I went through a furniture refinishing phase a few years ago after stumbling over some amazing deals in a local used furniture shop: a mahogany Queen Anne chair (painted black and upholstered in cheap grey vinyl), a burled oak low boy (minus a few knobs), and a number of side chairs and tables – each for $50 or less. One of my best finds was an antique walnut bed. Unfortunately, the rails were missing and the hardware was so old that finding replacements to match was nearly impossible. I made do by nailing the headboard and footboard together with a couple of cheap pine 2x4s, then fitted the bed with a traditional mattress and box spring set. The whole bed wobbled and squeaked at the slightest provocation. But I still loved it.
When I moved back to Staunton last fall, I left all my large items behind in Richmond – including my mattress set. There was no love lost on my part, as it had been handed down to me by my mother (my parents had purchased it for their bedroom nearly 50 years earlier). And while the mattress was still in excellent shape, there was a little more history there then I care to think about. Still, its absence left me with a much-loved, wobbly antique bed frame and no mattress.
So, as my inaugural home project of 2012, I chose to reclaim my bed. And due to current finances – and personal preferences – I opted against the traditional mattress route. Instead, I chose the platform and futon option because 1) it’s substantially cheaper, 2) it’s ultra-firm, which makes my back very happy, and 3) it can be easily disassembled and moved in my Honda. And being mobile makes ME very happy. It took me weeks to commit to this project, but only a couple of hours to complete. I assure you that it really is as easy as it looks.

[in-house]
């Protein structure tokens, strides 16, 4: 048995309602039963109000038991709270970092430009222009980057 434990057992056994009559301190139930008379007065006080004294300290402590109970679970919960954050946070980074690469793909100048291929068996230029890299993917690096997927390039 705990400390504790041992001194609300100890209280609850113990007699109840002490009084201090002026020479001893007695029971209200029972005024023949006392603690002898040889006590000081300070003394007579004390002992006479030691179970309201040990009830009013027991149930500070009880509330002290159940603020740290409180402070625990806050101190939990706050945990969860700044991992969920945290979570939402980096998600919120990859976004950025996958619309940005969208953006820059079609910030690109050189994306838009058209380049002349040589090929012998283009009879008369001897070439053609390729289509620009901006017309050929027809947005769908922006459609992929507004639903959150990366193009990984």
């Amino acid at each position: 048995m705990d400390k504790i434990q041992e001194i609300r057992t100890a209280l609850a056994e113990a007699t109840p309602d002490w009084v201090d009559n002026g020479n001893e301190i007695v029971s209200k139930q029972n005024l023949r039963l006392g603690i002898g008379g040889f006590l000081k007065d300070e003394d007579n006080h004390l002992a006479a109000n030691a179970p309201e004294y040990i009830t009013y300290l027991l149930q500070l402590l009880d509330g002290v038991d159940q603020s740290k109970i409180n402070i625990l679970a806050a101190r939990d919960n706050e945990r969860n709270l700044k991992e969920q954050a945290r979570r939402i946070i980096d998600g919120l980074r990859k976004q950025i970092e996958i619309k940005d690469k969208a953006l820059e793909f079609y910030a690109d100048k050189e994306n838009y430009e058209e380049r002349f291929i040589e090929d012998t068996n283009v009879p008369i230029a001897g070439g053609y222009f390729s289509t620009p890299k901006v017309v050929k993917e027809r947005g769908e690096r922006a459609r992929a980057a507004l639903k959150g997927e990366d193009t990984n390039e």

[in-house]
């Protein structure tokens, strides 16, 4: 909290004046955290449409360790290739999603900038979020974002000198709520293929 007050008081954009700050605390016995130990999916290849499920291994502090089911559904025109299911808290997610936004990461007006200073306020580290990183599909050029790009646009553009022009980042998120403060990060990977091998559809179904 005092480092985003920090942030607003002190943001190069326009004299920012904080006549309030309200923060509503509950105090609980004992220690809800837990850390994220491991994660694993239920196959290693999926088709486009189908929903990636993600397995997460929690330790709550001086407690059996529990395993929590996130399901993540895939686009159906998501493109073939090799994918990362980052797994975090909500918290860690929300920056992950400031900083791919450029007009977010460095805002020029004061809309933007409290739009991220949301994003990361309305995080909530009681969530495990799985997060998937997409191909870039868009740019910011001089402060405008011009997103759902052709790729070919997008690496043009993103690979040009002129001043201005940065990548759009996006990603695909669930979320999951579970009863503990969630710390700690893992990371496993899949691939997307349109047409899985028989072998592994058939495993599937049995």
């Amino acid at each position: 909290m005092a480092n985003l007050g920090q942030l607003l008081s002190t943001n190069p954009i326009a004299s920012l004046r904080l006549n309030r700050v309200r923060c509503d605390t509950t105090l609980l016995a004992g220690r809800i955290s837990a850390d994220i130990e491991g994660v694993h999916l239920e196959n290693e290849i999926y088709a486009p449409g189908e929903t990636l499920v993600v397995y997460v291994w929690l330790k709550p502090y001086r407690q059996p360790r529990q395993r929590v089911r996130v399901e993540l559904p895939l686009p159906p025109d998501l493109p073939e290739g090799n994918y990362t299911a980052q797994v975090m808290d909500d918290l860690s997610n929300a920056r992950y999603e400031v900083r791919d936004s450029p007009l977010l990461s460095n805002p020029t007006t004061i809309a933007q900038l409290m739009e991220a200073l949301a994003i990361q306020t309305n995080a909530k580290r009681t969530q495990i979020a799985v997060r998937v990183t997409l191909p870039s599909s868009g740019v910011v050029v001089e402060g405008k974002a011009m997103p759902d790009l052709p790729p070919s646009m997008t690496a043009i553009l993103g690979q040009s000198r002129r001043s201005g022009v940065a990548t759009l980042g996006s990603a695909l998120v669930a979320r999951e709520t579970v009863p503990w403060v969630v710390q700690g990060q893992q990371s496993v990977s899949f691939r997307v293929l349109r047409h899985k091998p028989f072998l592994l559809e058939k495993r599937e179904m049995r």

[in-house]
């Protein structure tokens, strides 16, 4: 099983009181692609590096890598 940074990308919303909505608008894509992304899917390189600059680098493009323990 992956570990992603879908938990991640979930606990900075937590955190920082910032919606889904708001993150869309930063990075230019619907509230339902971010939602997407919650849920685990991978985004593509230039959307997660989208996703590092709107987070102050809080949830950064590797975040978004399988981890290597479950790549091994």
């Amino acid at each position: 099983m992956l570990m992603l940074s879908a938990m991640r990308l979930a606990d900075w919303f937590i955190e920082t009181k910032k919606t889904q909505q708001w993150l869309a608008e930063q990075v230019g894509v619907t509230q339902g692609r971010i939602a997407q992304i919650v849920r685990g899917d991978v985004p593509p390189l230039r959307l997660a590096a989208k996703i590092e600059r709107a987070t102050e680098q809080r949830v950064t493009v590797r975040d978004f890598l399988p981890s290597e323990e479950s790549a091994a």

Please note that having a dedicated work space is not mandatory. I prefer to work where I am and deal with the mess later.
The base couldn’t be easier to assemble. I bought six 6′ lengths of pine, since that’s the length of a normal bed. This meant I only had to cut the two end pieces down to the width of the bed, which I did with one pass of the circular saw. Then I just screwed the four lengths to the end pieces, and viola! The base is complete.
2. Nail on the support pieces.
I looked at several platform bed designs online and found a number of options for support materials. Unfortunately, nearly all options were either too expensive, or too large to fit in my car (my CRV is a great little car, but it doesn’t have much in the way of cargo space). It wasn’t until I got to Lowe’s that I found the perfect solution – construction grade 1×3 boards for about $1 a piece. I only needed 12, so the price was definitely right. I spread them out evenly along the length of the bed and just nailed them in place, making sure they were all flush with one side of the bed.
3. Trim off the excess
The final step was definitely the simplest. I had planned to use my circular saw but realized too late that it wouldn’t fit between the slats. My next thought was to use a hand saw, which would have worked well as the construction grade wood is incredibly soft. While looking for my hand saw, I found an old electric jigsaw that I bought years ago for crafting projects. And wouldn’t you know it worked like a charm! I just ran it along the side of the bed and the slat ends just popped right off.
And there you go. One refurbished antique walnut bed. And the cost? $50 for head/foot boards, $58 for wood, $2 for screws, $125 for new futon mattress. Grand total: $235. Seriously – could you really find better for less?
And I guess there’s one more step:
4. Clean up.
This is not my forte. I like making messes, not cleaning them up. But I have promised myself to clean and reorganize next weekend. More pictures to follow!